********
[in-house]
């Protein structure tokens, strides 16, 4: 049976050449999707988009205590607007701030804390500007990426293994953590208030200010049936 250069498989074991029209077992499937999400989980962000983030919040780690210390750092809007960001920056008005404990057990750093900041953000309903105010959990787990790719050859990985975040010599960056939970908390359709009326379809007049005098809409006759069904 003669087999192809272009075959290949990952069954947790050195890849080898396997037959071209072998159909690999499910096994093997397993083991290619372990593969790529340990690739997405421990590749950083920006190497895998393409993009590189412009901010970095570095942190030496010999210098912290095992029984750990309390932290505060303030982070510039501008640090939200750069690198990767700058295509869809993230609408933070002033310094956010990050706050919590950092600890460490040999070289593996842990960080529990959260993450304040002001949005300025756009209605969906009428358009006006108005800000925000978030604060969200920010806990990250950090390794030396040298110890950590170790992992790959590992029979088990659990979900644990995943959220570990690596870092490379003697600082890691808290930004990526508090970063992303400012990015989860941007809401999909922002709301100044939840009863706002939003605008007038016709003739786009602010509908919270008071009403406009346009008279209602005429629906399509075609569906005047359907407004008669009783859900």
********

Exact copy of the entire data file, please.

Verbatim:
[in-house]
């Protein structure tokens, strides 16, 4: 049976050449999707988009205590607007701030804390500007990426293994953590208030200010049936 250069498989074991029209077992499937999400989980962000983030919040780690210390750092809007960001920056008005404990057990750093900041953000309903105010959990787990790719050859990985975040010599960056939970908390359709009326379809007049005098809409006759069904 003669087999192809272009075959290949990952069954947790050195890849080898396997037959071209072998159909690999499910096994093997397993083991290619372990593969790529340990690739997405421990590749950083920006190497895998393409993009590189412009901010970095570095942190030496010999210098912290095992029984750990309390932290505060303030982070510039501008640090939200750069690198990767700058295509869809993230609408933070002033310094956010990050706050919590950092600890460490040999070289593996842990960080529990959260993450304040002001949005300025756009209605969906009428358009006006108005800000925000978030604060969200920010806990990250950090390794030396040298110890950590170790992992790959590992029979088990659990979900644990995943959220570990690596870092490379003697600082890691808290930004990526508090970063992303400012990015989860941007809401999909922002709301100044939840009863706002939003605008007038016709003739786009602010509908919270008071009403406009346009008279209602005429629906399509075609569906005047359907407004008669009783859900």